Characteristic impedance is geometric property of conductor spacing and thickness or in coaxial inner OD/ID for a given dielectric constant. This defines the distributed inductance to capacitance ratio which is a function for impedance that must be matched to each 110 Ohm line.

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    \$\begingroup\$ how can i examine the return loss? And should I really measure the crosstalk of the connector as I though that capacitance between contacts is negligible. \$\endgroup\$ – fhlb Aug 28 '16 at 2:45
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    \$\begingroup\$ Its not just your conn. but choice of cable, splices, baluns, layout, etc that may cause issues at 100MHz ,with your awareness of transmission properties. \$\endgroup\$ – Tony Stewart Sunnyskyguy EE75 Aug 28 '16 at 4:46
  • \$\begingroup\$ OP is not looking to convert from balanced to unbalanced so baluns and co-ax have low relevance here. \$\endgroup\$ – KalleMP Sep 15 '16 at 22:35
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As you're first question is a replacement for a panel mount RJ45 plug. And if you don't want to have any problems with you're connection I would suggest to have a look at the M12 circular connectors according to the IEC 61076-2-109 standard.

The X-coded variant is able to transmit at rates up to 10Gbps. They are broadly available from various manufacturers. And have all sorts of variants with panel mount connectors. Converter cables back to RJ45 plugs.

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    \$\begingroup\$ +1 Very nice connectors and would be my choice to avoid the rather tacky 'telco' connectors that are used just to same money. However in this case OP cited connector sourcing problems and these may be even harder to get hold of in some outlying location. The miniDIN panel mount is not that common either but at least OP has some source of supply in mind. \$\endgroup\$ – KalleMP Aug 28 '16 at 19:13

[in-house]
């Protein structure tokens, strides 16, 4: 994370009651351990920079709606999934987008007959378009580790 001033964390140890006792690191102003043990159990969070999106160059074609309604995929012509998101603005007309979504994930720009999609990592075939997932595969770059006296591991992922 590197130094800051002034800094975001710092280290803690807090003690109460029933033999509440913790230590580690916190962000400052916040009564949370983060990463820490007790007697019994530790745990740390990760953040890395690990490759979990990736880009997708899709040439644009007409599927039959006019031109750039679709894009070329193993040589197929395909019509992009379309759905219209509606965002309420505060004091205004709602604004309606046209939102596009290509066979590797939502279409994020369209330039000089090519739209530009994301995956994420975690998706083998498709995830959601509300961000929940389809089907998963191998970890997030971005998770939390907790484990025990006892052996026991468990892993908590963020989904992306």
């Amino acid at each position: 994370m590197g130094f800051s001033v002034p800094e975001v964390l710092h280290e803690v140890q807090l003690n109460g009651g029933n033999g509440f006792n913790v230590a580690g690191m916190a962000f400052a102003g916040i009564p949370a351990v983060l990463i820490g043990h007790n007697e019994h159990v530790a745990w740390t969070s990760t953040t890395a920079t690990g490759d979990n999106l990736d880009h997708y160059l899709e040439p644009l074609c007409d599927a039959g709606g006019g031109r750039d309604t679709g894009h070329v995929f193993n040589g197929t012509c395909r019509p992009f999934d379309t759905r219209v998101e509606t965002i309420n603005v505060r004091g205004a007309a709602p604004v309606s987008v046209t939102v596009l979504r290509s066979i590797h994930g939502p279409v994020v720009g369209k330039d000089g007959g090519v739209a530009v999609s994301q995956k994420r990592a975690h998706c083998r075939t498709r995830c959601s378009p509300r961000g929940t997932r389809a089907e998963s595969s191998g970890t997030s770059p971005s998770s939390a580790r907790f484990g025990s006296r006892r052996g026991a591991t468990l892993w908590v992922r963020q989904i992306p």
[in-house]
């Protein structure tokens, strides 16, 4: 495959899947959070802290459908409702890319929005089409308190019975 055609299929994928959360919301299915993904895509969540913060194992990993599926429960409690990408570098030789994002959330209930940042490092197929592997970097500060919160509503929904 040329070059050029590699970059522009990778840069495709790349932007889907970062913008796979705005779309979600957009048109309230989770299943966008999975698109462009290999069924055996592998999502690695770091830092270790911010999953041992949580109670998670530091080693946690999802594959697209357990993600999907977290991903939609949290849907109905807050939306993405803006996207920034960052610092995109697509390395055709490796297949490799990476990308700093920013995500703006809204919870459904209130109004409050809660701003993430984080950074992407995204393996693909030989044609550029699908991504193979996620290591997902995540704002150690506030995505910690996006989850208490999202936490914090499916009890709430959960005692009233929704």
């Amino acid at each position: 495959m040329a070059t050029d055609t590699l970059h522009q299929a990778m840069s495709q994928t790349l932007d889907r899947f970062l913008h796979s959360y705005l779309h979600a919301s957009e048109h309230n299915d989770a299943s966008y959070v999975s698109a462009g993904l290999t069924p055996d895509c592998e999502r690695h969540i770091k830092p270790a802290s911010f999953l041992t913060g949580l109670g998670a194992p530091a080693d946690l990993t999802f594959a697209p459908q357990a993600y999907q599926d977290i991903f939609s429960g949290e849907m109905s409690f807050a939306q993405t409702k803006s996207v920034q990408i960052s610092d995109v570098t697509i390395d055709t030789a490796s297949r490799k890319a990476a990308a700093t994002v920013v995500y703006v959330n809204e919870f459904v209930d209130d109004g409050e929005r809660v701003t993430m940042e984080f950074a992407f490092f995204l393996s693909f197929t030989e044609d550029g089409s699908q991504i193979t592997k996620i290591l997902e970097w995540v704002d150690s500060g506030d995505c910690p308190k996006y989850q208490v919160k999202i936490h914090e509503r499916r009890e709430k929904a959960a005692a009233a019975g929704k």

• \$\begingroup\$ @rfkortekaas why donot you provide a link ?\ \$\endgroup\$ – ElectronS Aug 29 '16 at 7:23
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    \$\begingroup\$ @ElectronS there are a lot of suppliers delivering this connector so that would be a hugh list with only off-site resources which are likely to change. Searching on the Internet for the IEC standard or M12 X-Coded provides all the up-to-date details. \$\endgroup\$ – rfkortekaas Aug 29 '16 at 16:05
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I expect it would work with short jumper lengths at CAT4 (10 Mbps) speeds.

Remember that at 100 Mbps you have to have very careful PCB design, the flyleads in the picture above would have to be carefully and evenly twisted to match the cable impedance and terminating them on the board would have to be done carefully.

You would also have to use good low capacitance twisted pair cabling with your MiniDIN flyleads to get any kind of jumper distance.

Basically I think you would have a hard time getting it to work well.

If you can get cheaper RJ11 or RJ12 panel mount connectors you could perhaps save a bit there but you would still need to terminate your good CAT4/5 cables to the phone connectors to go any distance. CAT6 1000 Mbps links use 8 pins to get full benefits of duplex transmission so you would be limited to lower speeds automatically by just using two pairs.

The above may be generalising a bit but should give you the idea that it may not be very practical.